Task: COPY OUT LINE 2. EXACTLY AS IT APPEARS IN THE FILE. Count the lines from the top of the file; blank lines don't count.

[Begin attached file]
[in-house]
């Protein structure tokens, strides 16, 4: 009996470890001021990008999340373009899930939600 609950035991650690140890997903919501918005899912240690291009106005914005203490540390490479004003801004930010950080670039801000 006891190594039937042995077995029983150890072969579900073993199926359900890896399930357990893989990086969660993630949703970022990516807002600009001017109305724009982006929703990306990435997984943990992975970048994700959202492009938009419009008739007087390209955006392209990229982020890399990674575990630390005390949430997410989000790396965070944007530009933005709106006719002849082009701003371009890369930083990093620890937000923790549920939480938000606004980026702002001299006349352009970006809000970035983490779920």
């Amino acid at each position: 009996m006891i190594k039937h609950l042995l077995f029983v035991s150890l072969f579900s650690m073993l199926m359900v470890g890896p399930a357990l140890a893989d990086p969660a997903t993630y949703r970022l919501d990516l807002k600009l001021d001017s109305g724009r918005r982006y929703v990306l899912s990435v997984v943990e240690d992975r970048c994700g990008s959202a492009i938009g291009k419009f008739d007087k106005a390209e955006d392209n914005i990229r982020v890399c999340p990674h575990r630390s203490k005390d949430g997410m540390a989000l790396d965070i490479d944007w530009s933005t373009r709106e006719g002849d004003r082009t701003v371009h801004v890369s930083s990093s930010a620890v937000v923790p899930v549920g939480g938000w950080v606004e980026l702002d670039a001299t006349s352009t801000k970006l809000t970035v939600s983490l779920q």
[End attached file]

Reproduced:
């Protein structure tokens, strides 16, 4: 009996470890001021990008999340373009899930939600 609950035991650690140890997903919501918005899912240690291009106005914005203490540390490479004003801004930010950080670039801000 006891190594039937042995077995029983150890072969579900073993199926359900890896399930357990893989990086969660993630949703970022990516807002600009001017109305724009982006929703990306990435997984943990992975970048994700959202492009938009419009008739007087390209955006392209990229982020890399990674575990630390005390949430997410989000790396965070944007530009933005709106006719002849082009701003371009890369930083990093620890937000923790549920939480938000606004980026702002001299006349352009970006809000970035983490779920």